Politcal Power in Iran - Article for Essay #1.pdf

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Near Eastern Studies
Jaleh Pirnazar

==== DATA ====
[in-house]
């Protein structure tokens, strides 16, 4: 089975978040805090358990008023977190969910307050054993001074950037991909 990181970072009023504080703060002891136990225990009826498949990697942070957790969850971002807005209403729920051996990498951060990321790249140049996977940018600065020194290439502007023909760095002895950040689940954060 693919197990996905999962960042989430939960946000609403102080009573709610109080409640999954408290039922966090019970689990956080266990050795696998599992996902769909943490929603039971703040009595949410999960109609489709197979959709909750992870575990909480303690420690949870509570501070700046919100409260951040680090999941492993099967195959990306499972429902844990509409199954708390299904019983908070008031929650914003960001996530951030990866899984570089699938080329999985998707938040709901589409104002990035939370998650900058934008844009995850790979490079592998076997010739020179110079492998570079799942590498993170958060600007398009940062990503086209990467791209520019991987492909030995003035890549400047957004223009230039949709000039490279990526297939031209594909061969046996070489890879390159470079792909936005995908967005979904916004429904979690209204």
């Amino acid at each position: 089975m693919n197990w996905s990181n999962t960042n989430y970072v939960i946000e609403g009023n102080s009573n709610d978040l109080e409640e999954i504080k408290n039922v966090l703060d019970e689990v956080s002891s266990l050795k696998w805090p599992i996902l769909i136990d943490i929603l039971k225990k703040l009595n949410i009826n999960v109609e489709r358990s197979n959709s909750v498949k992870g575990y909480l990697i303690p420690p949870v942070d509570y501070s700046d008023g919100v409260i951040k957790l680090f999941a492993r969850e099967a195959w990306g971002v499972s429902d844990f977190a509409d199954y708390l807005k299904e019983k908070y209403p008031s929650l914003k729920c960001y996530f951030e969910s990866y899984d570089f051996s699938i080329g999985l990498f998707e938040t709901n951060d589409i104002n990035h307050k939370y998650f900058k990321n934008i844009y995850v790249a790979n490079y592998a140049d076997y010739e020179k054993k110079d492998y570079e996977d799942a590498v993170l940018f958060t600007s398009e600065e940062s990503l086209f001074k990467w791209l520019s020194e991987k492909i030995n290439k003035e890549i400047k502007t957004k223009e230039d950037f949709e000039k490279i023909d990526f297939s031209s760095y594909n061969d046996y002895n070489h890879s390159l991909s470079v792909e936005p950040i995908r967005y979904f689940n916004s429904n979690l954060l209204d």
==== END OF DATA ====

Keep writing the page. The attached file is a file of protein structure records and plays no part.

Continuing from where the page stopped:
POLITICAL ECONOMY OF POLITICAL POWER OF THE ISLAMIC REGIME IN IRAN By Siavash Abghari* INTRODUCTION Democracy as a system of govemment is proclaimed to be superior to dictatorship. Since the collapse of the system in the Soviet Union and Eastem European countries, people inall countries areconverging onthe ideal of democracy to improve economic performance of their country as well as to ameliorate the human and civil rights ofthe people. For more than a century, the people of Iran have stmggled to establish a democratic system of govemment. The Constitutional Revolution of 1907 in Iran tried to replace absolute monarchial regime with constitutional monarchy and parliamentary democracy, but ithad limited successandadictatorial monarchy was imposed. In the early 1950s a conflict emerged between nationalists, led by Prime Minister Mossaddegh, and monarchists, led by the Shah himself The conflict concemed the extent ofpower and control exercised bythe Shah and the royal family inthe state's affairs and the nationalization ofoil. In 1953 Mossaddegh was removed from power and arrested in an American CIA-engineered coup. Mossaddegh's overthrow occurred inpart because he had nationalized British property. Iran's long border with the Soviet Union, which had an active Communist party, was considered to be in great danger of falling to communism.' With harsh repressive measures,the Shah wasreinstalled. Soon, the Shah,through repression, established anabsolute monarchy and controlled all the affairs ofthe country.^ The popular uprisingagainst the Shah's dictatorship inthe late 1970s led to the Revolution of 1979. Although there were many political organizations and groups with different ideologies and political orientations during the revolutionary process, the Islamic clerics gained hegemony and hijacked the idealsofrevolution: liberty,justice anddemocracy; andtumed the rebellion into an Islamic Revolution. The clerics eliminated other ideologies and tendencies in the system during the early years of the revolution and imposed a more repressive Islamic govemment on the people and the country. The Islamic regime has resulted in great economic and human loss and suffering since the Revolution of 1979. •Professor Abghari is chair ofthe Department ofBusiness Administration at Morehouse College, Atlanta, Georgia 30314. Journal ofThird WorldStudies, Vol. XXIV, No. 1 © 2007 by Association ofThird World Studies, Inc. 247 JOURNAL OF THIRD WORLD STUDIES, SPRING 2007 This paper identifies and defines the political system in Iran without goingthrough thehistorical analysis ofhowtheregime established itself. From a political economy point of view, the Supreme Leader uses the scarce economic resources to repress the opposition, buy political loyalty, and maintainpoliticalpower. Thispaper usesapolitical powerproduction function model to establish the conditions under which the Islamic regime in Iran obtains power and behavior. The paper also shows the process by which the regime can be deprived of its power and move toward establishing a democratic system of govemment in Iran, using property rights theory and human rightstheory approaches. These theories are used to compare different political systems in terms of their capacity to allocate power as well as to promote economic growth and efficiency. THE ISLAMIC REGIME IN IRAN In democratic societies, power is formally delegated to govemments through free elections. Govemments, in tum, use this power to affect the economy by regulating industries and providing public goods. Modem property ri^ts theory allocates capital resources in the economy and human rights theory allocates political power. Property rights theory indicates that two conditions are necessary for private bargaining to allocate resources efficiently:^ 1. Property rights should be well defined; and 2. Property rights should be transferable at low cost. Coase's theory implies that resources will be allocated efficiently by privatebargaining.Theseproperty rightsaretherightstopossess,use,develop, improve,transfer, consume,deplete,destroy,sell,donate,transform, mortgage, lease, loan, etc. According to Coase, transferability of property would maximize the market value of these assets allowing the people to own the assets that are most valuable to them. In democratic societies, political systems are based on human rights, whilethecapitalist mode ofproduction is based onproperty rights. Democracy makes power transferable just as capitalism makes the ownership of capital assets transferable. The economic advantage ofthe election in a democracy is that it allows transfer of power at a relatively low cost. In dictatorial systems, which do not allow free and fair elections, the way to transfer power and dismisstheregime isbycostlymeanssuch asrevolutions, insurrections,coups, orwars(e.g.,the invasion ofthe Iraq toremove Saddam Hussein from power). Compared to these costly means, democratic elections based on inalienable human rights provide a formal and consensual procedure to decide on the 248 Siavash Abghari/Political Economy of Political Power ofthe Islamic Regime in Iran allocation of political power. In a democracy, a govemment derives its legitimacy from the people and thus is the only regime that makes it possible for the mled to dismiss a given govemment without bloodshed. Because the costs of transferring power are low, it is at least possible that power will flow into the hands where it is most valuable." In a functioning democratic system, the election mechanism consists ofthe following: 1. There is a contest for the principal positions of political power and voters decide on a winner. This free election legitimizes the transfer ofpowerto thewinning group asthe representative ofthe people; 2. The election is competitive; except for criminals, no one is barred from entry into politics; 3. Elections take place on the basis of inalienable human rights. Individuals have the absolute and unconditional freedom toexpress,organize,voteandparticipate inpolitics in any way without fear of reprisal from any individual or group; 4. There isthe presence of an independentjudiciary to protect human rights of the people. Politicians and govemment officials are constrained in their actions by the mle of law, so that no individual or group in govemment can take reprisal against any citizen or group; 5. Citizens are protected from political terror and unjustified imprisonment; and 6. A free and accessible press exists as a means by which people can expresstheir dissatisfaction with publicpolicies. None ofthe above conditions for free and democratic elections exists inthe Islamic Republic of Iran. The constitutional law ofthe Islamic Republic defines the system ofgovemment as Islamic. Believing inGod and submission to Him isthe mle, and the laws ofthe country must represent God's will, thus fatalism. Khomeini, afler the Revolution of 1979,argued that religiousjudges have the "same authority" as the prophet, and disobedience to the religious judgeswasdisobedience toGod.' Political stmcture inIranconcentratespower in the hands of one person, the Supreme religious leader. Articles 4-5 ofthe IranianConstitution indicatethatallcivil, criminal,financial,cultural,political, 249 JOURNAL OF THIRD WORLD STUDIES, SPRING 2007 administrative, and military laws and regulations must be based on Islamic principles.Accordingtoarticle 57 ofthe Constitution, the Supreme Leader has the authority over legislative, executive, and judicial branches of the govemment. He determines and controls the principal policies ofthe Islamic republic, is the commander in chief of the armed forces, declares war and peace, he appoints chief justices, appoints and removes members of the Guardian Council, appoints the heads of TV and Radio organizations, appointsjoint chiefs of^staff, appoints the Commander of The Revolutionary Guard, appoints the Commander of the Army and Police, and he may remove the president from office. Moreover, in the Islamic Republic, the state owns and monopolizes power over heavy industries, foreign trade, all minerals, banking,insurance,electricpower,radioandTV,postal services,and railroads in the country.* The private sector in Iran is crowded out and plays an insignificant role in the economy. Friedrich and Brzezinski define totalitarianism (in effect dictatorial) as a political system with these characteristics: a coercive ideology, a country led by a single person, a terrorist police force, the monopoly of mass communications, the monopoly of armaments, and state control of the economy. The Islamic regime in Iran possesses all ofthe characteristics ofthe dictatorial regime, which has fried to dominate every sphere of life of individuals in the country. In the following sections, an attempt is made to analyze the process of producing and maintaining political power by the regime,and howthe democratic opposition may usethis analysis to disarm the Islamic regime of its political power and move toward establishing a democratic govemment in the country. POLITICAL POWER PRODUCTION FUNCTION MODEL As previously mentioned, the political system of govemance in Iran is authoritarian and dictatorial. The regime uses loyalty and repressive instruments in its political power production function to build and maintain political power. To repress and eliminate political opposition, the regime allocates economic resources to produce and implement repressive laws, monitor the activities of individuals, and punish the offenders. Also, in order tocreate anenvironment offear andterror, theregime's agentsattimeskidnap, torture, kill, assassinate and hang the suspected opposition. Furthermore, the regime buys support from individuals by creating and distributing political rents. The rent seekers subsequently become loyal supporters ofthe regime. The resources that are used bythe regime to repress the population and create loyal supporters arewasteful expenditures that represent deadweight losstothe society. 250 Siavash Abghari/Political Economy of Political Power ofthe Islamic Regime in Iran A political power production fiinction can be developed that shows the relationship between repression (R) and loyalty (L) as factor inputs and political power (P) as output. The interrelationships between repression and loyalty are very complex,thustheir levelspsychologically affect, aswellas the organizational strength of the opposition, intemational diplomacy, and toleranceofthe Westem democracies.Moreover,the levelofrepression affects the supply of loyalty. A production function in economics is used to develop the following political power production fiinction equation toexplore possible interrelations between the two inputs, loyalty and repression in producing political power by the dictatorial regime:' (1) P= f(L, R),where P stands for political power, L represent loyalty and R is repression. Where PL> 0, PR> 0, PLR> 0, PLL< 0, PRR< 0 PL>0, PR>0 are marginal products of loyalty and repression as factor inputs which are positive, meaning the use of additional units of these factors will have a positive impact on political power production. PLR> 0 is a marginal product of loyalty and repression, using additional units of them jointly in political power production, which is positive. PLL<0 and PRR<0 are marginal products of successive use of loyalty and repression factors alone, which are negative. This indicates that continued use of any instrument of loyalty or repression alone leadstoa lawofdiminishing retums inproduction of political power. Therefore, as the regime increases the level of repression, it must buy loyalty by distributing more political rent among the supporters in order to make the repression more effective. Also, it should be indicated that, with an increased level of repression, people in the opposition increasingly hate the regime, and when hate increases, the autocratic Supreme Leader loses loyalty because the risk of being associated with the autocratic leader will become more likely. Thus, to maintain support and loyalty the leader has to reward supporterswithmorepolitical rent. In otherwords, thesupportersarerewarded for the additional risk. It should be indicated that this buying of loyalty by the regime and rent seeking behavior ofthe individuals have led to wide spread cormption in the country. Moreover, to maximize power over the people, the Islamicregime uses instruments ofmasscontrol, such asbanningthe free press and using state-owned mass media to manipulate the public opinion. The supply of loyalty to the autocratic leader will also depend on other variables. For example, citizens, political groups, and political factions supply loyalty because they expect to receive in retum some portions of the political gains from the exchange. This rent to suppliers of loyalty can be represented as a "price" received per unit of loyalty supplied (Lp). Also, the supply of loyalty 251 JOURNAL OF THIRD WORLD STUDIES, SPRING 2007 dependsontheeconomicperformance ofthe regime (PE). Improved economic performance increases the regime's legitimacy, which means that the regime has more financial resources at its disposal to repress the opposition, as well as to buy more loyalty. The supply of loyalty function can be written as: (2) L» = f(LpR,PE) Where, L" represents supply of loyalty, Lp is price of loyalty, R represents repression, and PE represents Economic Performance. Given the economic performance (PE), the autocratic leader would choose combinations of R (Repression) and L(Loyalty) to maximize political power or maintain the hold on power subject to the consfraint posed by the supplyofloyalty. TheLagrangian function for themaximization ofthe political power production function, equation (1), subject to the supply of loyalty function expressed by equation (2),can then be written as equation (3) below: (3) Max P = f (L, R) + A. [L'- f (Lp, R, PE)] Maximization ofthe constrained politicalpowerproduction function, equation (3), is accomplished by setting the partial derivatives of the Lagrangian function taken with respect to independent variables, equal to zero, and then solving the resultant system of equations. The solution simply is: (4) PR PL=5R dL Equation (4) showsthat ifthe supply of loyalty is the only constraint, the slope ofthe supply curve dR dL must be equal to slope of iso-power line PR/PL at the optimum point. Iso-power, derived from iso, meaning "equal" and power meaning "political power," denotes a curve that represents all the different combinations of inputs; in this case, repression and loyalty, when combined, produce a specified political power. The slope ofthe tangent to a point on an - iso-power istherateatwhich repression (R)mustbe substituted for loyalty (L) in order to maintain the corresponding political power level. The shape ofthe iso-powerrevealsagreatdealaboutthesubstitutability ofthe input factors, that is, the ability to substitute one input for another in the political power production processes. In other words, repression and loyalty can be traded for each other while holding the political power constant. One implication of this model is that in the authoritarian Islamic regime, repression is carried to the point that, at the margin, an increase in repression reduces the supply of loyalty.Thus,more repression increasesthe level offear amongthepeople and atthe same time makesthem despise the regime even more. As the level of hate 252 Siavash Abghari/Political Economy ofPoliticai Power ofthe Islamic Regime in Iran increases this makes the population more resistant, which in tum increases the repression requirement to keep the population in line. More fear bythe people lowers the repression requirement for maintaining power.* Arational dictator will never use a combination of repression and loyalty, as it results in a negative contribution for one ofthe inputs at the margin in the production of political power. APPLICATION OF THE MODEL IN THE ISLAMIC REPUBLIC OF IRAN The autocratic Supreme Religious Leader astherepresentative ofthe Allah's sovereignty on the earth uses repression and loyalty instruments to maximize political power over the population. For producing and maintaining thepoliticalpoweroverthepopulation, theregimerepressestheopposition and buys political loyalty from supporters. From a political economy view point, the central and basic question isnot the maximum political power obtained by the Supreme Leader, but the importance ofthe nature ofthe constraints and limiting factors in political power production. From the Supreme Leader's point of view, the most important factor isthe loyalty ofthe population. What constrains the Supreme Leader in the maximization of power is the economic resources under his control. The regime, in order to produce and maintain political power, represses the opposition and buys political loyalty byusingup economic resources. In Iran, oil and gas, other minerals, and large industries are state owned. More than 80 percent ofthe economy is under state control. There are also huge economic foundations that are separate and independent from the govemment, with monopoly power under direct control of the Supreme Leader. Therefore, he has access to huge economic resources toplay with and use as it pleases him. From the regime's point of view, the most important and critical factors in its political power are the support and loyalty ofthe people. As long as the regime is supported by the masses, the despotic leader can maintain his political power and control with more repression of the opposition and non- supporters. Iftheregimeenjoys thecontinued and unconditional support ofthe masses, the outcome will be the total suppression and elimination of the opposition. Thishasbeenthe goal ofthe Islamicregime since itsinception -the absolute control over all aspects ofthe individual's life. In earlier years after the revolution, Khomeini had the support ofthe masses due to their religious belief and revolutionary fervor. It was easier for the regime to repress and eliminate opposition, centralize political power, and interfere in the individual's life bythe installation of'Sharia-based Islamic law. Khomeini and his disciples used the hostage crisis to eliminate opposition and consolidate political power and called it the "second revolution."' 253 JOURNAL OF THIRD WORLD STUDIES, SPRING 2007 The second wave of mass elimination of opposition happened in the summer of 1988, after Khomeini accepted the United Nations resolution 598 to end Iran-Iraq war. He took advantage of the domestic and intemational political environment which was created right after ending the war with Iraq, and secretly ordered the mass murder and execution of tens of thousands of political prisoners,just to reestablish his credential. The victims were buried in mass graves in different cities without families and relatives knowing about their loved ones burial sites.'" As people became more aware ofthe nature of Khomeini's Islamic Republic, they resisted the interference in their personal life, and the Iranian society has never been as disgmntled and displeased with its leadership asit istoday.Thus,todaytheregimethat wascreated inthename of Islam has alienated young people from Islam. Theoretically, there is a conflict between maximizing the political power of the regime with total political repression and ignoring the loyalty factor. This will become apparent as the relationship between repression and loyalty isdiscussedbelow. Asmentioned, autocratic mlers usetwo instmments to produce and maintain political power over the population ofthe country. These are: I. Repression: To eliminate political opposition, the Islamic regime designates the opposition's political activity as illegal and represses it. The repression of the opposition requires allocation of economic resources in order to pass repressive laws; establish revolutionary courts, which have been in operation for the last twenty six years since the inception of the regime; build more prisons and secret detention centers; employ special police and sectirity forces; andhire vigilante groups andthugsto attack and kill people. According to a June 2004 report of the Human Rights Watch, the center of the human rights violations is the Islamic regime judiciary, a small group of judges accountable to the Supreme Leader; thisjudiciary has shut down public dissent through torture, indefinite solitary confinement, and denial of basic due process rights to all political prisoners. This report indicates that "The authorities have largely succeeded in their campaign to send a message to the broader public that the costs of voicing peaceful political criticism are unbearably high". The reghne'sjudiciary system ispart ofthe repression apparatus rather than a part of protecting the rights of citizens. The Islamic Republic is the only regime in the world that eliminated theopposition bycallingthem "thecormpt onthe 254 Siavash Abghari/Political Economy ofPoliticai Power ofthe Islamic Regime in Iran earth and the enemy of the God" and by telling them that their elimination is a God given order. The Islamic regime is one of the most repressive in the world today as documented by human rights organizations. According to July 2004 report ofthe Intemational Federation for Human Rights, the Islamic Republic of Iran is ranked 160"' out of 166 countries in term of freedom of expression. 2. Loyalty: The autocratic Supreme leader, by distributing political rent and creating rent opportunity among a portion of the population, buys their loyalty and support. The regime's top officials and bureaucrats consistently focus on theirpolitical survival byalwaysensuringadequate political support from social groups. The dominant strategy they use is material advancement in retum for support and political loyalty. Politicians and bureaucrats have tumed the institutional arrangement ofthe country into instruments for their own, political purposes. This also explains why they oppose changes while maintaining the status quo. Consequently, this has led to widespread cormption and economicmismanagementwhichhasresulted inhighannual inflation, high unemployment, a brain drain and the decline in economic growth and per capita national income." Political rent donors themselves arerent seekers at a higher decision- making level. According to an Economist Intelligence report in early 2002, a cormption case was exposed and Shahram Jazayeri, a 29 year old business man, confessed he had given money to as many as 60 reformist deputies. This included more than $500,000 to the brother ofthe Supreme leader who is a reformist deputy, and to many govemment officials and clerics including the Supreme leader's office and $700,000 toPresident Khatami.Infact, allthe 500 or so mullahs with political positions in the Islamic govemment are stockholders in the same corporations or serve on the board ofthe foundations established by the regime. The govemment, by owning oil, natural gas, other minerals and the major industries, as well as by controlling about 80 percent ofthe economy, is the biggest contractor, buyer and employer. There are several Foundations which are involved in all lines of business and trade that are not accountable to any one but the Supreme Leader. The Foundation for the Dispossessed, for example, controls assets worth $80 billion and is Iran's second biggest corporation after the National Iranian Oil Company. The foundation owns factories, banks, hotels and properties in Iran and foreign countries. It has 255 JOURNAL OF THIRD WORLD STUDIES, SPRING 2007 purchased interest in 80 foreign companies. About 25 percent of banking business inDubai isowned bythis foundation. The foundation never publishes its accounts and reports only to the Supreme Leader. The second largest foundation is Imam Reza Foundation. By some estimates, the foundations under the control of the Supreme Leader control about 70 percent of the national economy outside agriculture and state-owned indusfries.'^ These foundations emerged after the revolution when the Islamic regime seized the assets ofthe Shah's family, the rich people and individuals closely associated with the monarchy. In the early 1990s,the govemment launched a privatization program of some ofthe state-owned enterprises. Often this has meant the transfer of ownership to these foundations, to politicians and mullahs and their family members and associates who actively campaign for the regime." Senior clergies and close associates, including Supreme Leader and former president Rafsanjani, are the major stockholders of more than 100 companies. The foreign trade isamonopoly ofthe govermnent, andthe regime isgrantingtrade licenses to infiuential people in govemment and their associates as political rent. Trade with much of Asia, specially Japan and China, and many ofthe foreign investment deals in Iranian oil and gas are under Rafsanjani's control. In September 2003, it was revealed by Dagens Naeringsliv, Norway's daily newspaper, that Stat Oil,Norway's state-owned Oil Company, had given 15.5 million-dollar to Rafsanjani's son for obtaining an oil contract in Iran. The regime not only uses financial resources of the country to buy loyalty domestically, it also gives special discounts in oil exports to foreign politicians and friends to buy their support in intemational diplomacy. The regime, by granting economic concessions to Russia, China and European countries, is obtaining intemational support and legitimacy to advance its political agenda. The Islamic regime has developed anetwork of loyalty inthe country that isestimated tobe about 2million people.These supporters areoffered low interest loans to buy houses and set up businesses, priority in obtaining business licenses, admission to the universities, and pilgrimage to Mecca and other shrines. There are about 20,000 theology students in seminaries that receive stipendsfromtheregime.Theregime very often paysthe loyalists' cost ofhospitalization, weddings and vacations at state-owned resorts. Moreover, the regime is buying loyalty through a network of mosques and 400 Friday prayer leaders throughout the country.'" Now that the price of oil in the intemational market has risen to about $60 per barrel, the regime h^s more financial resourcestobuymore loyaltybyprovidingmore subsidieswhichgive way to the loyal supporters mentioned above. Consequently, we may observe a new wave of repression in the country. 256 Siavash Abghari/Political Economy of Political Power ofthe Islamic Regime in Iran Iranhasemergedfromtheeraof Westem imperialism asarenter state and the Islamic regime uses the state stmcture, including the parliament, to adapt and implement policies that are decided bya small group of mullahs and their advisors insecrecy, without beingheld accountable to thepeop